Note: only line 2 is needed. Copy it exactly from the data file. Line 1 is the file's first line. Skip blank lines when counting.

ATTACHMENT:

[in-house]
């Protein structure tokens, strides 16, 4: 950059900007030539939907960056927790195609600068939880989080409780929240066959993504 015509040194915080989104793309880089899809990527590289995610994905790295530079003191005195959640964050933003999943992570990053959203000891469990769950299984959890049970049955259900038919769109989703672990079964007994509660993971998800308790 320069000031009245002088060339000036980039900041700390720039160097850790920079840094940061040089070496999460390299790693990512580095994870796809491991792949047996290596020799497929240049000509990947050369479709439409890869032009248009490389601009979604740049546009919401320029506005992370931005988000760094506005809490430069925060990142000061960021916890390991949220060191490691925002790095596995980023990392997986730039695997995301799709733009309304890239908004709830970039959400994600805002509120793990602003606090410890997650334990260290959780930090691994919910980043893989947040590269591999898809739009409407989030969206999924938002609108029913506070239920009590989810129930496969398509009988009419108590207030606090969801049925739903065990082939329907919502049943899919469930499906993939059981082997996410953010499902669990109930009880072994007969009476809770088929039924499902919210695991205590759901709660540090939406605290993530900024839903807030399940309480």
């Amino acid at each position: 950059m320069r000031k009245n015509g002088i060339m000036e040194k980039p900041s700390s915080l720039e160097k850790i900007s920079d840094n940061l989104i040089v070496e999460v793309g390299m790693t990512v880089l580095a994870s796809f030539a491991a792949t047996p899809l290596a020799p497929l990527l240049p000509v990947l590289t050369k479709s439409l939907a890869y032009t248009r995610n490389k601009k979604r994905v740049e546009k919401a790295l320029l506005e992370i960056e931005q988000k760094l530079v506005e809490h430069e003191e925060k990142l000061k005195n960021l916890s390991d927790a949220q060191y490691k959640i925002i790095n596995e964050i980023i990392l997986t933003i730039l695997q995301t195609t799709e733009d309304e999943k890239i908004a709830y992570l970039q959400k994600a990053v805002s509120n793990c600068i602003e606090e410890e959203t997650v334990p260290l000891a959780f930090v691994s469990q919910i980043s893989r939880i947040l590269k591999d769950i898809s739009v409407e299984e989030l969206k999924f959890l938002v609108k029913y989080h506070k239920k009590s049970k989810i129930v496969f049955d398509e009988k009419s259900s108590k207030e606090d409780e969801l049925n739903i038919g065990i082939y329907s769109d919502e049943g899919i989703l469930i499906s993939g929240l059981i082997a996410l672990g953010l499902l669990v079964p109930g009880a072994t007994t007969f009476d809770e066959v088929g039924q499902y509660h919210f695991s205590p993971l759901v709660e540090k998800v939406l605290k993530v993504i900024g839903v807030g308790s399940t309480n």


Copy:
């Protein structure tokens, strides 16, 4: 950059900007030539939907960056927790195609600068939880989080409780929240066959993504 015509040194915080989104793309880089899809990527590289995610994905790295530079003191005195959640964050933003999943992570990053959203000891469990769950299984959890049970049955259900038919769109989703672990079964007994509660993971998800308790 320069000031009245002088060339000036980039900041700390720039160097850790920079840094940061040089070496999460390299790693990512580095994870796809491991792949047996290596020799497929240049000509990947050369479709439409890869032009248009490389601009979604740049546009919401320029506005992370931005988000760094506005809490430069925060990142000061960021916890390991949220060191490691925002790095596995980023990392997986730039695997995301799709733009309304890239908004709830970039959400994600805002509120793990602003606090410890997650334990260290959780930090691994919910980043893989947040590269591999898809739009409407989030969206999924938002609108029913506070239920009590989810129930496969398509009988009419108590207030606090969801049925739903065990082939329907919502049943899919469930499906993939059981082997996410953010499902669990109930009880072994007969009476809770088929039924499902919210695991205590759901709660540090939406605290993530900024839903807030399940309480």